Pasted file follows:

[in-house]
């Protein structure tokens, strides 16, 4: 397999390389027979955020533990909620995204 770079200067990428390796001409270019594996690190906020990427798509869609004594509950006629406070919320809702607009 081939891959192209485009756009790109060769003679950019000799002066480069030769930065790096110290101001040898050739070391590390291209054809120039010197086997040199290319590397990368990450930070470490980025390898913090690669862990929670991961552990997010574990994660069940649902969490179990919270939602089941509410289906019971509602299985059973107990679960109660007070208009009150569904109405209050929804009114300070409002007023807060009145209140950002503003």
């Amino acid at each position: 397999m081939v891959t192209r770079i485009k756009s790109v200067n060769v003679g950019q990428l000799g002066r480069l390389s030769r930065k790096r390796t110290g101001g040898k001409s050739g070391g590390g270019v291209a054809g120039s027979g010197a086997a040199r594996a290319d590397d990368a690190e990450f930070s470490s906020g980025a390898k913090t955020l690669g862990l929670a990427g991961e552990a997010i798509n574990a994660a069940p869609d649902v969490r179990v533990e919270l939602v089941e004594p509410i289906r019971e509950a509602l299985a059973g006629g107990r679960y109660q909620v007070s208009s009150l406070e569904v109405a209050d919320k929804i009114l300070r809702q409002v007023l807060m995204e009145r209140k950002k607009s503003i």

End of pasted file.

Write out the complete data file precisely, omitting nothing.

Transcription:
[in-house]
């Protein structure tokens, strides 16, 4: 397999390389027979955020533990909620995204 770079200067990428390796001409270019594996690190906020990427798509869609004594509950006629406070919320809702607009 081939891959192209485009756009790109060769003679950019000799002066480069030769930065790096110290101001040898050739070391590390291209054809120039010197086997040199290319590397990368990450930070470490980025390898913090690669862990929670991961552990997010574990994660069940649902969490179990919270939602089941509410289906019971509602299985059973107990679960109660007070208009009150569904109405209050929804009114300070409002007023807060009145209140950002503003």
């Amino acid at each position: 397999m081939v891959t192209r770079i485009k756009s790109v200067n060769v003679g950019q990428l000799g002066r480069l390389s030769r930065k790096r390796t110290g101001g040898k001409s050739g070391g590390g270019v291209a054809g120039s027979g010197a086997a040199r594996a290319d590397d990368a690190e990450f930070s470490s906020g980025a390898k913090t955020l690669g862990l929670a990427g991961e552990a997010i798509n574990a994660a069940p869609d649902v969490r179990v533990e919270l939602v089941e004594p509410i289906r019971e509950a509602l299985a059973g006629g107990r679960y109660q909620v007070s208009s009150l406070e569904v109405a209050d919320k929804i009114l300070r809702q409002v007023l807060m995204e009145r209140k950002k607009s503003i």